When they accuse us of not trusting them, we already know the answers:
It’s not about trust; it’s about experience, wisdom and safety.
They’ve hidden, lied and deceived us before and will do so again. Of course we don’t trust them, just like our parents shouldn’t have trusted us.
It’s about which risks we’ll allow them to take and which we won’t.
When they insist that they’re old enough to make their own decisions, we also know the answer to that: “When you’re capable of supporting yourself and living independently, then you’re old enough to be responsible for yourself.
As for their opening up because we’re their friends; how many of us opened up to our parents – or would have if they tried to be our friends? We thought we could or had to solve things on our own or we knew better than to open up.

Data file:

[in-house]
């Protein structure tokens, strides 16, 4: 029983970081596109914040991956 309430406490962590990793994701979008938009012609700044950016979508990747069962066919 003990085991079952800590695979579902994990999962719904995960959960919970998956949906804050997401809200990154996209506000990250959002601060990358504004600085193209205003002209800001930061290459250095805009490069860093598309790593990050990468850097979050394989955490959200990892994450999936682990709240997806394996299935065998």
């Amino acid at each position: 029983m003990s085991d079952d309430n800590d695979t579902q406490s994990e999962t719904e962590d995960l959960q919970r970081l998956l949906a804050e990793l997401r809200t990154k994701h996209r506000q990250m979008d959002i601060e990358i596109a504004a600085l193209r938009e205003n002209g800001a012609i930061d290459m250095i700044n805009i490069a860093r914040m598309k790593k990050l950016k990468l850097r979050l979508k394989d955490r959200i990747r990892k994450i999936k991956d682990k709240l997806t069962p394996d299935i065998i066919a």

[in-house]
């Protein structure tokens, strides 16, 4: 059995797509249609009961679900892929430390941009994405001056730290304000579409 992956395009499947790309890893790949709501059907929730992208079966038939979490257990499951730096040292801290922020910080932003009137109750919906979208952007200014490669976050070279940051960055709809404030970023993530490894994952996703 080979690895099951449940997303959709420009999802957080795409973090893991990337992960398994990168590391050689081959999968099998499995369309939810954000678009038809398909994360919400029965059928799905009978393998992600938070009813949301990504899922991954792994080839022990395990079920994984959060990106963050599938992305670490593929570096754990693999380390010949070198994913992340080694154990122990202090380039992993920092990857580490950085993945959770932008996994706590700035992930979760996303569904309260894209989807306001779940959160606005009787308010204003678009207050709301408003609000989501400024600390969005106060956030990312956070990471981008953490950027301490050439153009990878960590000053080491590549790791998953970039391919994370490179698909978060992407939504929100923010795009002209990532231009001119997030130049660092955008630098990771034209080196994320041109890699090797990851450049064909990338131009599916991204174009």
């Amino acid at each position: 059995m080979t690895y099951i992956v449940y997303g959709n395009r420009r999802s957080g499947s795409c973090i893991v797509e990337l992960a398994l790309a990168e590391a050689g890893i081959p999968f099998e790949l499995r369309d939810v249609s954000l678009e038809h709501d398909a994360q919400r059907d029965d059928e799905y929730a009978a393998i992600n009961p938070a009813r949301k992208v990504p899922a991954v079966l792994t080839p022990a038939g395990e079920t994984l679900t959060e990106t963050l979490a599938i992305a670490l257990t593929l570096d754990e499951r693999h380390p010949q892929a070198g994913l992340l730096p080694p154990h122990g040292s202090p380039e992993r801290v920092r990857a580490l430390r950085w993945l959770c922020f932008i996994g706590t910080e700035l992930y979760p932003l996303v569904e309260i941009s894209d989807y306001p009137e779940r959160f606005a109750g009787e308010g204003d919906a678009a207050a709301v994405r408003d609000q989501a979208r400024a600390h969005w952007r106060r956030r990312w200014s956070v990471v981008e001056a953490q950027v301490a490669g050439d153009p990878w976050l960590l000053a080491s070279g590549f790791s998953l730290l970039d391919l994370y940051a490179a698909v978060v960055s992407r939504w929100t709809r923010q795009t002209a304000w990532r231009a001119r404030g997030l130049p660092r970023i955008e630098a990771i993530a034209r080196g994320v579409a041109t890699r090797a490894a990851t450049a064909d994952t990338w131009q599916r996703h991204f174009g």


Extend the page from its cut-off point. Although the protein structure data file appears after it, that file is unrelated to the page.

Whether we physically check phone and computer logs or we also use spyware, we must take the initiative. If they don’t like it, they don’t need a phone. Also, we should take steps to find out about their friends and what their friends’ parents allow or encourage.
Unfortunately, too many examples can be found in the headlines of what happen when parents don’t know what their teens are doing.
We don’t need more research and statistics to know that domestic violence is a travesty and must be stopped. For example, watch the graphic five minute video about the effects of that brutality and the work of one safe house helping women and children. Domestic violence is obvious – you can see the results of physical battering.